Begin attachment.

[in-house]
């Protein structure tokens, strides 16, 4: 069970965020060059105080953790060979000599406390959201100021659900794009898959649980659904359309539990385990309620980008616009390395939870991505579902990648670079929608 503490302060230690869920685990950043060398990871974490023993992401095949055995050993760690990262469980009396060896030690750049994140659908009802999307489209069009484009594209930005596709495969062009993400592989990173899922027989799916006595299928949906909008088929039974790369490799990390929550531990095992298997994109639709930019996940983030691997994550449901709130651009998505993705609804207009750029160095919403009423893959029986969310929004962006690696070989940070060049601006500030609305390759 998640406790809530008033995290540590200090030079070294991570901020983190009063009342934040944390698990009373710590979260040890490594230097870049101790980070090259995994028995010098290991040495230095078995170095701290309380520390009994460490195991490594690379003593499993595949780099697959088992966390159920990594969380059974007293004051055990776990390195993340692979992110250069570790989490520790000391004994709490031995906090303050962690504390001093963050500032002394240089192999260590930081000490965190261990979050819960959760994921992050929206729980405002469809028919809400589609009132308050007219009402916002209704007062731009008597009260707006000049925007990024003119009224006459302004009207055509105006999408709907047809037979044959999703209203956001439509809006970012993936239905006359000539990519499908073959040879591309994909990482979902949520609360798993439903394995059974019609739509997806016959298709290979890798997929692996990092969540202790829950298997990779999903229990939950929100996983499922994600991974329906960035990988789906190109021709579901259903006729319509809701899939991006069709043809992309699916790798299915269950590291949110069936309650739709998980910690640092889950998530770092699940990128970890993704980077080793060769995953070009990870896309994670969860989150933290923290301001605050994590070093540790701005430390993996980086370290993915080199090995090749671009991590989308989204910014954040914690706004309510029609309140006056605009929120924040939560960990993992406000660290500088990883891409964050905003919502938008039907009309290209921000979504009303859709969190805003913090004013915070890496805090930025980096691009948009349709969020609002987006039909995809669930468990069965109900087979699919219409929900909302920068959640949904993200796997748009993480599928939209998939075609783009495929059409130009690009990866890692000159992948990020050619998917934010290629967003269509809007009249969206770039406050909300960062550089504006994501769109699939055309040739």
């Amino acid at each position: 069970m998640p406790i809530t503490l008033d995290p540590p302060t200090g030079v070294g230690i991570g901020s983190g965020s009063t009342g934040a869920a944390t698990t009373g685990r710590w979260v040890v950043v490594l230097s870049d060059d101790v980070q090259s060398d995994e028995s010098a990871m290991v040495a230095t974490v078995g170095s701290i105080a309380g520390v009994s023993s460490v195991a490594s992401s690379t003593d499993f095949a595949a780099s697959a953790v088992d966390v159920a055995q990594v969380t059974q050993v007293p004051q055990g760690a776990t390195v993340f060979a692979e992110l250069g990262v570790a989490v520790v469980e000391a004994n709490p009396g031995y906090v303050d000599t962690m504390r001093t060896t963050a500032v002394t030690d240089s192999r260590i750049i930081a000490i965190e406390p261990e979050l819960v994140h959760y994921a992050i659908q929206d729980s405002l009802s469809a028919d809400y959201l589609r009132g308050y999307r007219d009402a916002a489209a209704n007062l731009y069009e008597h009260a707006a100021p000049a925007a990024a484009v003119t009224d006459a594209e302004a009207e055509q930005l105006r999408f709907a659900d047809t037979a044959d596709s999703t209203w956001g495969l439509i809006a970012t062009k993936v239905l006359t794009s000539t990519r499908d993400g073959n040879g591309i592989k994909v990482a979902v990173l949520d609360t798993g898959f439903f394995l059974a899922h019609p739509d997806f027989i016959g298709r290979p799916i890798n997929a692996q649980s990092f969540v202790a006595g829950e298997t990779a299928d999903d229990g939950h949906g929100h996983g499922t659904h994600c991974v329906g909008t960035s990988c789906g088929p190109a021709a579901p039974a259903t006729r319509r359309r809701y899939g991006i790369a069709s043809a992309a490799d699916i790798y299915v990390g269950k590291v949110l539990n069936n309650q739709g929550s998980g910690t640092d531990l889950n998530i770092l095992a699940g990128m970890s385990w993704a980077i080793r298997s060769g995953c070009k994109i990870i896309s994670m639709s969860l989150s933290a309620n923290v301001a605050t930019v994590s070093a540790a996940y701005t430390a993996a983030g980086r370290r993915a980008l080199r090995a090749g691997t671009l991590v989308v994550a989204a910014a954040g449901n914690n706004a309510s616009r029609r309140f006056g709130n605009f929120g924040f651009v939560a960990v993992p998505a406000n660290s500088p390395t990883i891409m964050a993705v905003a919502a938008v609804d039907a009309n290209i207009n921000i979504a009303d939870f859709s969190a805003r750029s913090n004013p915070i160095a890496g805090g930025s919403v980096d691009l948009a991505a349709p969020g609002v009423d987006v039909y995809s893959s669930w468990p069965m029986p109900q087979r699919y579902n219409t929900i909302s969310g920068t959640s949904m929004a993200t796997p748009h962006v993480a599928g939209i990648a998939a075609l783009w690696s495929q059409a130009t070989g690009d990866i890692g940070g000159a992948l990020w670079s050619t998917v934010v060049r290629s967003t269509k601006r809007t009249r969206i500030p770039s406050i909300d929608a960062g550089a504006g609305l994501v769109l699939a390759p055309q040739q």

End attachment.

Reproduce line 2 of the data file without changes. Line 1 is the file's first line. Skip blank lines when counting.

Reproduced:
């Protein structure tokens, strides 16, 4: 069970965020060059105080953790060979000599406390959201100021659900794009898959649980659904359309539990385990309620980008616009390395939870991505579902990648670079929608 503490302060230690869920685990950043060398990871974490023993992401095949055995050993760690990262469980009396060896030690750049994140659908009802999307489209069009484009594209930005596709495969062009993400592989990173899922027989799916006595299928949906909008088929039974790369490799990390929550531990095992298997994109639709930019996940983030691997994550449901709130651009998505993705609804207009750029160095919403009423893959029986969310929004962006690696070989940070060049601006500030609305390759 998640406790809530008033995290540590200090030079070294991570901020983190009063009342934040944390698990009373710590979260040890490594230097870049101790980070090259995994028995010098290991040495230095078995170095701290309380520390009994460490195991490594690379003593499993595949780099697959088992966390159920990594969380059974007293004051055990776990390195993340692979992110250069570790989490520790000391004994709490031995906090303050962690504390001093963050500032002394240089192999260590930081000490965190261990979050819960959760994921992050929206729980405002469809028919809400589609009132308050007219009402916002209704007062731009008597009260707006000049925007990024003119009224006459302004009207055509105006999408709907047809037979044959999703209203956001439509809006970012993936239905006359000539990519499908073959040879591309994909990482979902949520609360798993439903394995059974019609739509997806016959298709290979890798997929692996990092969540202790829950298997990779999903229990939950929100996983499922994600991974329906960035990988789906190109021709579901259903006729319509809701899939991006069709043809992309699916790798299915269950590291949110069936309650739709998980910690640092889950998530770092699940990128970890993704980077080793060769995953070009990870896309994670969860989150933290923290301001605050994590070093540790701005430390993996980086370290993915080199090995090749671009991590989308989204910014954040914690706004309510029609309140006056605009929120924040939560960990993992406000660290500088990883891409964050905003919502938008039907009309290209921000979504009303859709969190805003913090004013915070890496805090930025980096691009948009349709969020609002987006039909995809669930468990069965109900087979699919219409929900909302920068959640949904993200796997748009993480599928939209998939075609783009495929059409130009690009990866890692000159992948990020050619998917934010290629967003269509809007009249969206770039406050909300960062550089504006994501769109699939055309040739």